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Friday, February 17, 2012

HamletHub Founder Speaks at UB Interactive Writing Class

HamletHub Founder Speaks at UB Interactive Writing Class
By Mike Lauterborn

Bridgeport, CT – What better way to show students the potential of a Blog than to introduce them to someone who has made a commercial success of her own?

That was Mike Lauterborn’s thinking when he invited Kerry Anne Ducey, the founder of HamletHub, to speak in his “Writing for Interactive Media” class on Tuesday, June 24. Lauterborn is also the Editor of Fairfield’s HamletHub, one of 11 town sites the HamletHub network now encompasses in Connecticut.

Ducey, as a long-time Ridgefield resident, has always been very plugged into the goings-on in her town and recognized a void in information flow from other local media. As such, and initially under the banner Talk of the Town, she started pushing out information online about events, school news, entertainment, retail offers and more, often while still in her pajamas and from a small computer in her bedroom.

The community really began to tune into her posts and she started to receive inquiries from businesses that wanted to advertise on her site. More clients came on board, which created more workload than she could effectively handle. The opportunity to broaden her scope also presented itself.

Ducey’s husband Ken, a mergers and acquisitions exec, stepped in to help her replicate the site’s template, change the name to HamletHub (to avoid any potential dispute with The New Yorker magazine and its Talk of the Town feature) and appoint other locally plugged-in people to serve as editors of its sister sites.

Now the initial Ridgefield site is a comprehensive business model that the other Hubs are eagerly mirroring, with respective editors dispensing local content, promoting the site through Twitter and Facebook, and attracting the interest of both advertisers and subscribers.

Lauterborn’s students – 16 undergraduates in all – have created their own Blog sites, themed around topics of their personal interest. The goal is that they gradually become experts in these topics, garner abundant followers and attract their own advertisers who want to align with content relevant to their businesses. 

WinterFest Celebrates GVI Initiatives & Partners in Bridgeport

WinterFest Celebrates GVI Initiatives & Partners in Bridgeport
By Mike Lauterborn
(for Westport News)

Westport, CT – While the day’s snowy weather created much last minute anxiety for organizers, there couldn’t have been a more perfect night for a winter-themed event, or better reason to gather together.

Saturday night at the annex space of Christ and Holy Trinity Church, 75 Church Lane, Westport, Green Village Initiative presented its WinterFest, celebrating the power of local action and the non-profit’s initiatives in Bridgeport. Initiatives include completing 10 of 30 edible gardens in Bridgeport public schools and establishing a 1.5-acre urban farm, at Reservoir Avenue, Bridgeport. The latter was facilitated by Bridgeport Mayor Bill Finch, one of several evening honorees along with Maura O’Malley (head of food services in Bridgeport), Arnie Foster and Jan Cohen (Bridgeport Lumber owners) and Adrienne Houel (president of Greater Bridgeport Commmunity Enterprise. GVI Board Member Sal Gilbertie was also recognized as the GVI’s Most Valuable Member.

Over 200 people attended the Fest, and a number of them purchased shares of the new urban farm. About one hundred 32 foot by 4 foot plots were initially available, at a cost of $500 for an individual to $1,000 for a corporate entity.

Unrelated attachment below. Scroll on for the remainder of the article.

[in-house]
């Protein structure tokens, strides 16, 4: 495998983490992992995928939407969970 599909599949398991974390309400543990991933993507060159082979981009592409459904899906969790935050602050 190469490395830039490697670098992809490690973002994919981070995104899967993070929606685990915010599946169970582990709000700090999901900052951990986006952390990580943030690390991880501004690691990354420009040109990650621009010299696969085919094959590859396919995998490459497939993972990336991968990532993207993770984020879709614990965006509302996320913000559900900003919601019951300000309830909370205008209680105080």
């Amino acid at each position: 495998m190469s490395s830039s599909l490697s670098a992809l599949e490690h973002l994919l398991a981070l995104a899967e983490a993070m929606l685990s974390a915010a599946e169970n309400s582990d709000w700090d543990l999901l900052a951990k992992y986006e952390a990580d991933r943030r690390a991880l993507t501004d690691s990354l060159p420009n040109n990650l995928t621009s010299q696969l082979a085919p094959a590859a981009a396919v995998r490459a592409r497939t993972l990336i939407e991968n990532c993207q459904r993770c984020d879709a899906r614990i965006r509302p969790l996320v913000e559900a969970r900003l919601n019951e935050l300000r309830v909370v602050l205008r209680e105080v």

Finch was particularly happy to have Westport’s support for positive initiatives. “To get the talent of people of Westport is really important to my 2020 plan,” said Finch. “Environmental issues don’t know town boundaries. For us to work on efforts to remediate brownfields and give people better food is a great effort. I’m happy that this thing is so organic in its development.”

Finch added, “Local action to connect us with our literal roots makes all the difference. Kids are eating better and getting in touch with nature.”

GVI Committee Board Member Eileen Flug said this event helped solidify GVI’s foundation. “GVI was formed three years ago and is now operating in 5 towns. We’re going through an evaluation of rag tag activists. The hope is that we will be here in 30 years.” 

While the evening was focused on a cause, it was a fun Saturday night out for most, who dressed in glittery outfits, shuffled to Sinatra tunes and enjoyed cocktails and hors d’oeuvres in the high-ceilinged space. Jerry D’Agostino and his quartet provided the entertainment.

To donate a garden bed, call Carmela at 203-227-5320, or visit GVI’s website at and click on WinterFest in the top left corner.

Snow Drop Blankets Fairfield

Snow Drop Blankets Fairfield
By Mike Lauterborn
(for Fairfield Citizen News)

Fairfield, CT – The anticipated snow arrived on schedule, beginning in the early morning hours Saturday. Over two inches of the fluffy stuff was down by 9 a.m. and began to pick up in intensity and consistency.

Plows and sanders were out and about all over town, and had made major roadways passable. Side roads were still waiting their turn though it appeared few town residents were bothering to venture out in their cars. A combination of biting temperatures outside and toasty home interiors made the thought unappealing.

The National Weather Service maintained its forecast of up of up to seven inches of total snowfall for the area, a measure that seemed reachable.

Meanwhile, pedestrians, like dog walkers, were starting to step out, taking their pets for a romp at the beach and neighborhood parks.

Raise your mug of hot chocolate and make a toast. Winter had officially made its mark.

Bands Battle at Two Boots for WYFF Spotlight

Bands Battle at Two Boots 
for WYFF Spotlight
By Mike Lauterborn
(for Westport News)

Bridgeport, CT – When the smoke cleared – and the pizza was all eaten – it was Westport’s Clay Garner who was left standing as the winner of the Battle of the Bands competition and the music spotlight at the 2012 Westport Youth Film Festival, to be held June 2 at Bridgeport’s Bijou Theatre.